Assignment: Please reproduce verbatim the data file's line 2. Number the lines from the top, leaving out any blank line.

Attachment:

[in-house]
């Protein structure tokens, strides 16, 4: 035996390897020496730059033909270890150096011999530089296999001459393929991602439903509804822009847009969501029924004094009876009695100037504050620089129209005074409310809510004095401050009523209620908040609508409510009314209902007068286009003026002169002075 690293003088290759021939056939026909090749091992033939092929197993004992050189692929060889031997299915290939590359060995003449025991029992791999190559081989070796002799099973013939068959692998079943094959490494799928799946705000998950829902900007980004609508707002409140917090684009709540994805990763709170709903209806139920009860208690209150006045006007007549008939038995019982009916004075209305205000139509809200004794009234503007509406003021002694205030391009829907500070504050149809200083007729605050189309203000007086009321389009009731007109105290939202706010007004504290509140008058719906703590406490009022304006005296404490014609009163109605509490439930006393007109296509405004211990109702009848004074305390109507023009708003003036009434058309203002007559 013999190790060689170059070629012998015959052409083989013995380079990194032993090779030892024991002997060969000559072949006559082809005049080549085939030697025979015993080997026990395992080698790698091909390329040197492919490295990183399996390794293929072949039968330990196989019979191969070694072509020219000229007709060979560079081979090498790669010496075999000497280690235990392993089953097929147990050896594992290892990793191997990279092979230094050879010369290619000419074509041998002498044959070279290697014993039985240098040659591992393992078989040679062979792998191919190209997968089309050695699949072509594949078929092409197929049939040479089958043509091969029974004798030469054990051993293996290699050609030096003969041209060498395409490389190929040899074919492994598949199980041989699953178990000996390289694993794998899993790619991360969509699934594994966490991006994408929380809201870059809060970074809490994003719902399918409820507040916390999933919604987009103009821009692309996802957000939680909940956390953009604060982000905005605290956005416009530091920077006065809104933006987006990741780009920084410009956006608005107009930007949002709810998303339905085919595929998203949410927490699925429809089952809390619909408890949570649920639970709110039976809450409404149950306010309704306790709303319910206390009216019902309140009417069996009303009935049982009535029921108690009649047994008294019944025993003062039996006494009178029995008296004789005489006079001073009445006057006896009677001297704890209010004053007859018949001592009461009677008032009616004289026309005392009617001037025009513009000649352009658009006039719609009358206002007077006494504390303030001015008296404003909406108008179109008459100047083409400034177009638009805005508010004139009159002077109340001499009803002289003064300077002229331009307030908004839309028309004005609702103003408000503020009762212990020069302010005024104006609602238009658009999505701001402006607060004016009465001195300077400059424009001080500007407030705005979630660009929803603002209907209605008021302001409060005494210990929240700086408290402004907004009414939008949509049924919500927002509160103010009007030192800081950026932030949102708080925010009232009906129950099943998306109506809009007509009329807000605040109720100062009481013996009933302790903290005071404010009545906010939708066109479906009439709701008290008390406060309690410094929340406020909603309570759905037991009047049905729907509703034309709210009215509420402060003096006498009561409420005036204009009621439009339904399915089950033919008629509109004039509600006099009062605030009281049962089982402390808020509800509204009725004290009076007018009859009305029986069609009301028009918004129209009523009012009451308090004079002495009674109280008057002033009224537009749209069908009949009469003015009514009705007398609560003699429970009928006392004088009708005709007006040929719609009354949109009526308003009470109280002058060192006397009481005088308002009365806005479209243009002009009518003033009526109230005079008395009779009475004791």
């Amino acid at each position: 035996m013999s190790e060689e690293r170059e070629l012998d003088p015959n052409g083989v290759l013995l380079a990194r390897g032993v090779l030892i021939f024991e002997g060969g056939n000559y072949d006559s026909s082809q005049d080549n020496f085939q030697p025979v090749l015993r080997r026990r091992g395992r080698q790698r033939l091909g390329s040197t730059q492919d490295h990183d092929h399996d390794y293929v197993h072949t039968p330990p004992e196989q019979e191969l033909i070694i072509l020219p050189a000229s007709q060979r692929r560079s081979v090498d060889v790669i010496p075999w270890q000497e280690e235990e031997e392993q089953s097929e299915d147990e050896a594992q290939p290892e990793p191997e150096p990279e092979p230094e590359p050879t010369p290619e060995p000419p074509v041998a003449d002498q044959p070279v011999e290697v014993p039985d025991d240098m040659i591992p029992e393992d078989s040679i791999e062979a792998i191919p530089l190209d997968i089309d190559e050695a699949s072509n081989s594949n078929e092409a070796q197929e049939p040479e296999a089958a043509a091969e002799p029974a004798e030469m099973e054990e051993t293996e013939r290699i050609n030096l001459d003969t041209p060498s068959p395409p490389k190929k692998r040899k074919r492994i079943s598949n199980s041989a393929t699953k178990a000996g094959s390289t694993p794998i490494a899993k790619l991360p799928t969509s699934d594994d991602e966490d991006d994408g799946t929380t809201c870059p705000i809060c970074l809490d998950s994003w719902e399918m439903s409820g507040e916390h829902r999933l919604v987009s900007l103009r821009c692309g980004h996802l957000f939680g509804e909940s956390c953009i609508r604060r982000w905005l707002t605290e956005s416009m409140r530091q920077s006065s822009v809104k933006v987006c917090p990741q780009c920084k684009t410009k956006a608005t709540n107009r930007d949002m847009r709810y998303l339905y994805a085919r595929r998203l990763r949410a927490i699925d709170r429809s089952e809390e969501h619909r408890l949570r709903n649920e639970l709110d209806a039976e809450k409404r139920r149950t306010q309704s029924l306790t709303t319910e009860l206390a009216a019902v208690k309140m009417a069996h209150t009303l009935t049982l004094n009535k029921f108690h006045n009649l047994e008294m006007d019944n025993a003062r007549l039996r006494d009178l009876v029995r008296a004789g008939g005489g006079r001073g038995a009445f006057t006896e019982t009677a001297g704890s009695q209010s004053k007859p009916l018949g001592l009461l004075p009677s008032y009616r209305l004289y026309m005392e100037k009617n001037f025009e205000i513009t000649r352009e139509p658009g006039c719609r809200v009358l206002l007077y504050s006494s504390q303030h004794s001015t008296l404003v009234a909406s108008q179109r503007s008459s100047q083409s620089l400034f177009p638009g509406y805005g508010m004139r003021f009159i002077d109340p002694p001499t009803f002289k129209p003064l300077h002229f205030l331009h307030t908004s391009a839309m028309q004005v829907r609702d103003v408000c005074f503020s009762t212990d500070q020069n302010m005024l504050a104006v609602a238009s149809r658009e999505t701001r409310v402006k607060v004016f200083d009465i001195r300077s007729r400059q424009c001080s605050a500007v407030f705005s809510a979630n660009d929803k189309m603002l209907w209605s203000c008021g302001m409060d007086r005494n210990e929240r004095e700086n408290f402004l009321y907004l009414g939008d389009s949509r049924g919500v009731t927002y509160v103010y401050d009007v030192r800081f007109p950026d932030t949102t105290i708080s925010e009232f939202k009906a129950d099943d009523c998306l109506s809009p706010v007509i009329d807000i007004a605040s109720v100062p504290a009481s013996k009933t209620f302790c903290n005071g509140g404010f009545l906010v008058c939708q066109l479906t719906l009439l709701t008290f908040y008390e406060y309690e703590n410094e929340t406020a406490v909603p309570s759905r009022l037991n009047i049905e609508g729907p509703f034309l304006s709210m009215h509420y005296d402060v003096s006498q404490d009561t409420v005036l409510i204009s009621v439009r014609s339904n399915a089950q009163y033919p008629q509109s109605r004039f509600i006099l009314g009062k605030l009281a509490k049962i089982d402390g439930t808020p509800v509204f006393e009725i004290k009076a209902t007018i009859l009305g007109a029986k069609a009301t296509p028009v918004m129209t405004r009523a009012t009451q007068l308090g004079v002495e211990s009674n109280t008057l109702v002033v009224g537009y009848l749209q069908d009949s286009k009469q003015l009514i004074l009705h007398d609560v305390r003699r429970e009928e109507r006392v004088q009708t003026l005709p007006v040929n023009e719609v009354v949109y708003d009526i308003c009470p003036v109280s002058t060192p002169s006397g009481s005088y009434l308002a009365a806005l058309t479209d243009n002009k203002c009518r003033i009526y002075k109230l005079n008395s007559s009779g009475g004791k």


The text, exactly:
């Protein structure tokens, strides 16, 4: 035996390897020496730059033909270890150096011999530089296999001459393929991602439903509804822009847009969501029924004094009876009695100037504050620089129209005074409310809510004095401050009523209620908040609508409510009314209902007068286009003026002169002075 690293003088290759021939056939026909090749091992033939092929197993004992050189692929060889031997299915290939590359060995003449025991029992791999190559081989070796002799099973013939068959692998079943094959490494799928799946705000998950829902900007980004609508707002409140917090684009709540994805990763709170709903209806139920009860208690209150006045006007007549008939038995019982009916004075209305205000139509809200004794009234503007509406003021002694205030391009829907500070504050149809200083007729605050189309203000007086009321389009009731007109105290939202706010007004504290509140008058719906703590406490009022304006005296404490014609009163109605509490439930006393007109296509405004211990109702009848004074305390109507023009708003003036009434058309203002007559 013999190790060689170059070629012998015959052409083989013995380079990194032993090779030892024991002997060969000559072949006559082809005049080549085939030697025979015993080997026990395992080698790698091909390329040197492919490295990183399996390794293929072949039968330990196989019979191969070694072509020219000229007709060979560079081979090498790669010496075999000497280690235990392993089953097929147990050896594992290892990793191997990279092979230094050879010369290619000419074509041998002498044959070279290697014993039985240098040659591992393992078989040679062979792998191919190209997968089309050695699949072509594949078929092409197929049939040479089958043509091969029974004798030469054990051993293996290699050609030096003969041209060498395409490389190929040899074919492994598949199980041989699953178990000996390289694993794998899993790619991360969509699934594994966490991006994408929380809201870059809060970074809490994003719902399918409820507040916390999933919604987009103009821009692309996802957000939680909940956390953009604060982000905005605290956005416009530091920077006065809104933006987006990741780009920084410009956006608005107009930007949002709810998303339905085919595929998203949410927490699925429809089952809390619909408890949570649920639970709110039976809450409404149950306010309704306790709303319910206390009216019902309140009417069996009303009935049982009535029921108690009649047994008294019944025993003062039996006494009178029995008296004789005489006079001073009445006057006896009677001297704890209010004053007859018949001592009461009677008032009616004289026309005392009617001037025009513009000649352009658009006039719609009358206002007077006494504390303030001015008296404003909406108008179109008459100047083409400034177009638009805005508010004139009159002077109340001499009803002289003064300077002229331009307030908004839309028309004005609702103003408000503020009762212990020069302010005024104006609602238009658009999505701001402006607060004016009465001195300077400059424009001080500007407030705005979630660009929803603002209907209605008021302001409060005494210990929240700086408290402004907004009414939008949509049924919500927002509160103010009007030192800081950026932030949102708080925010009232009906129950099943998306109506809009007509009329807000605040109720100062009481013996009933302790903290005071404010009545906010939708066109479906009439709701008290008390406060309690410094929340406020909603309570759905037991009047049905729907509703034309709210009215509420402060003096006498009561409420005036204009009621439009339904399915089950033919008629509109004039509600006099009062605030009281049962089982402390808020509800509204009725004290009076007018009859009305029986069609009301028009918004129209009523009012009451308090004079002495009674109280008057002033009224537009749209069908009949009469003015009514009705007398609560003699429970009928006392004088009708005709007006040929719609009354949109009526308003009470109280002058060192006397009481005088308002009365806005479209243009002009009518003033009526109230005079008395009779009475004791």